Contractors on the $2.7-billion Silver Line Metro extension in northern Virginia will protect or replace 1,569 precast concrete panels used on five stations after multiple issues were discovered on hundreds of the panels.
During quality control tests of the concrete panels, Capital Rail Constructors, a partnership of Clark Construction Group and Kiewit Infrastructure South, discovered that the cement-water ratio was out of specification during early production of the panels. The panels were manufactured by Universal Concrete Supply of Stowe, Pa.
Keith Couch, project director with Capital Rail Constructors, says a probe at the concrete plant incorrectly read the moisture content of the aggregate. “Either the probe was not working properly or it was not calibrated properly,” he says.
Couch says Universal Concrete Supply initially used a standard manual method to “burn-off” moisture for testing the aggregate moisture content. In the fall, he says, the plant switched to an automated probe.
The problem was discovered in April 2017, after more than six months of production using the automated probe. At that point, the plant had cast a total of 578 panels, including 309 panels while the probe was in place. Couch says quality control inspectors were alerted by data anomalies. “The batch tickets said the water ratio was within spec,” he says. “When you went in and compared the math, the math didn’t make sense.”
CRC tested the aggregate using a manual burn-off method and discovered that the water content was reading too low, which led the system to add too much water to the final mix.
Don Faust, president of Universal Concrete Products, did not respond to calls for comment.
CRC launched a deeper investigation into the panels. Couch says that petrographic analysis revealed a low-air-entrainment issue in some panels.
Additionally, engineers with the Metropolitan Washington Airports Authority, which is overseeing Silver Line construction, discovered issues with rebar placement during a plant inspection, says Charles Stark, vice president of the Dulles Corridor Metrorail Project. “One of our engineers was in the subcontractor’s plant and noticed that as they were casting the panels, the steel reinforcement could end up too close to the surface,” he says.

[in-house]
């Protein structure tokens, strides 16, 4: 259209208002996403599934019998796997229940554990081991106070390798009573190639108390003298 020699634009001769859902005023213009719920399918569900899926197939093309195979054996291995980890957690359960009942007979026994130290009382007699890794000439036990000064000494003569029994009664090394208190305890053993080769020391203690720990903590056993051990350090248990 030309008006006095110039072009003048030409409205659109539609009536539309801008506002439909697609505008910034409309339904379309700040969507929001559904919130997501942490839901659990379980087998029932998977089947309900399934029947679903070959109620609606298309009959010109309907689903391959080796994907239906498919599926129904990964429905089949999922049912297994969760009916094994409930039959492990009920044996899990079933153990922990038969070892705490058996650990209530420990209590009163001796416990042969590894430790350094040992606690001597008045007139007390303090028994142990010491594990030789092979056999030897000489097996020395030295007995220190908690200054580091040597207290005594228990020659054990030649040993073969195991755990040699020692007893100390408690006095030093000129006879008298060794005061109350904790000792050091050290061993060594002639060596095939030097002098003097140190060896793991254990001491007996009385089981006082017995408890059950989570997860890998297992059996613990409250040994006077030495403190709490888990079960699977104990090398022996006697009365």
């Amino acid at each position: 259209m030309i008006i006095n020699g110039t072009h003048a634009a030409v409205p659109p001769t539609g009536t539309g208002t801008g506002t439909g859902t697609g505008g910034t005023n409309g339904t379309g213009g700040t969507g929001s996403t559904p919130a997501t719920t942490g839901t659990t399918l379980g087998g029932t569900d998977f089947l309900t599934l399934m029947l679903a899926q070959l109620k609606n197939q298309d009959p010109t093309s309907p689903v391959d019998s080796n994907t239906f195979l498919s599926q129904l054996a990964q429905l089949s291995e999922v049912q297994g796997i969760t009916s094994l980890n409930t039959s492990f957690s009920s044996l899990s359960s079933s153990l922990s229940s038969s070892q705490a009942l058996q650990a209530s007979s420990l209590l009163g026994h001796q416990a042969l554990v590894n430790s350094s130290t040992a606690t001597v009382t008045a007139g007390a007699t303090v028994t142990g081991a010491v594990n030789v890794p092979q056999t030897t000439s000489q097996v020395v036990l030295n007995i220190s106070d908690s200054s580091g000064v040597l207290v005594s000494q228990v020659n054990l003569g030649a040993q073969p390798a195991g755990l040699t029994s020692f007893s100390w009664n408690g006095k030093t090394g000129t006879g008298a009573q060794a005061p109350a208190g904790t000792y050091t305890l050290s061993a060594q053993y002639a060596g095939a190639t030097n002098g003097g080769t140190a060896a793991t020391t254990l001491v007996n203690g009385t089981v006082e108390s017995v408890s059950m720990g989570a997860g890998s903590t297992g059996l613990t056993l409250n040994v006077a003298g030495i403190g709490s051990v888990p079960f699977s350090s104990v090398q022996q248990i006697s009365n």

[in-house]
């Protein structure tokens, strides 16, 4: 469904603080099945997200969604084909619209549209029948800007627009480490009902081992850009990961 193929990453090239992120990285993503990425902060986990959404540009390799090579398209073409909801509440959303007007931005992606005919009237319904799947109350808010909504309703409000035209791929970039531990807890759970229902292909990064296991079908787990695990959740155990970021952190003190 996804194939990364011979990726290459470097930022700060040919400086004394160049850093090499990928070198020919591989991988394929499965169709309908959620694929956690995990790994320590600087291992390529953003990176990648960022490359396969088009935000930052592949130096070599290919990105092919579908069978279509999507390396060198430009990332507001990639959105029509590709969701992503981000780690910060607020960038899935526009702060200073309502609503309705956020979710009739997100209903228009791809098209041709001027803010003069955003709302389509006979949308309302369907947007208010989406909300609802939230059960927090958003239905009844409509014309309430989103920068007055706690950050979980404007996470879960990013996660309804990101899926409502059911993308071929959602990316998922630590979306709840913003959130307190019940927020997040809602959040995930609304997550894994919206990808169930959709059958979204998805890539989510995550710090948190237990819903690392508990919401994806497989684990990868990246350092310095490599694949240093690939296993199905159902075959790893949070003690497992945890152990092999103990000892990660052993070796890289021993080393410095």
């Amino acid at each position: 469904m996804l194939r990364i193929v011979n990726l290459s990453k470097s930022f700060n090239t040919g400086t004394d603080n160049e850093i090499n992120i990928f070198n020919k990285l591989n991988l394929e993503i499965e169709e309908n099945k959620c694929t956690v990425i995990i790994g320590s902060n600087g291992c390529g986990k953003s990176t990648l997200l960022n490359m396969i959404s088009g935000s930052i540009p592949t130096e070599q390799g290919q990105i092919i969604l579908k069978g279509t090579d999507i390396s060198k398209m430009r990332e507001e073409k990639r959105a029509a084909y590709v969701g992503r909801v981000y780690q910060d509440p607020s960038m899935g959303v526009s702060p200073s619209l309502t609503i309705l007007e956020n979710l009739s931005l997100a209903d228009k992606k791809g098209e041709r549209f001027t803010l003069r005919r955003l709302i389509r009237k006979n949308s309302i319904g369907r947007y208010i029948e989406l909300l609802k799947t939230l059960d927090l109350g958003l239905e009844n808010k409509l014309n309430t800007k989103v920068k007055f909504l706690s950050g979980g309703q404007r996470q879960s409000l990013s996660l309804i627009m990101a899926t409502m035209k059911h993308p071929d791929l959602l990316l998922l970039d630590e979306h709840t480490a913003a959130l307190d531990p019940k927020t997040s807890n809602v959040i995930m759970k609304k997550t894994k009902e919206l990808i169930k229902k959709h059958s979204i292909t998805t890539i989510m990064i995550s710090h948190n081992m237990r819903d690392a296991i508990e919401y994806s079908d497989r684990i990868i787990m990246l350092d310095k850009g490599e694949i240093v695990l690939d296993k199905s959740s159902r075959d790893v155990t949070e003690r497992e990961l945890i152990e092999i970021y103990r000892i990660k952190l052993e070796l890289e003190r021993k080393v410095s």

CRC then conducted magnetic resonance imaging on all 1,569 panels and found 65 panels with less than ¾ in. of concrete covering the rebar. Of those, five panels were interior panels and not exposed to the elements. Engineers advised that the remaining 60 panels should be replaced. Forty-two had already been installed and crews expect to replace all of those by June, Couch says.
Since the high water content and low air entrainment could lead to future durability issues, CRC and MWAA agreed that a silane coating with corrosion inhibitor should be applied to seal all of the installed panels. The Silver Line is routed in the middle of the 10-lane Dulles Toll Road, so the exterior panels are exposed to possible salt spray during the winter, Stark says.
Couch says that consultants recommended reapplying sealant every 15 years, and the silane manufacturer was willing to go to a 20-year warranty. Out of caution, Couch says, CRC chose to reapply sealant every 10 years of the panels’ 100-year life expectancy. CRC will set up a fund to pay for future applications. Couch says CRC has not reached a financial settlement with Universal Concrete Products about the issues and future remediation. “First, we had to get the job right, then we will settle with Universal,” he adds.
Couch says the partnership’s quality control plan did its job. “We found an issue, we elevated the issue, we did an immediate investigation and we put corrective action in place.”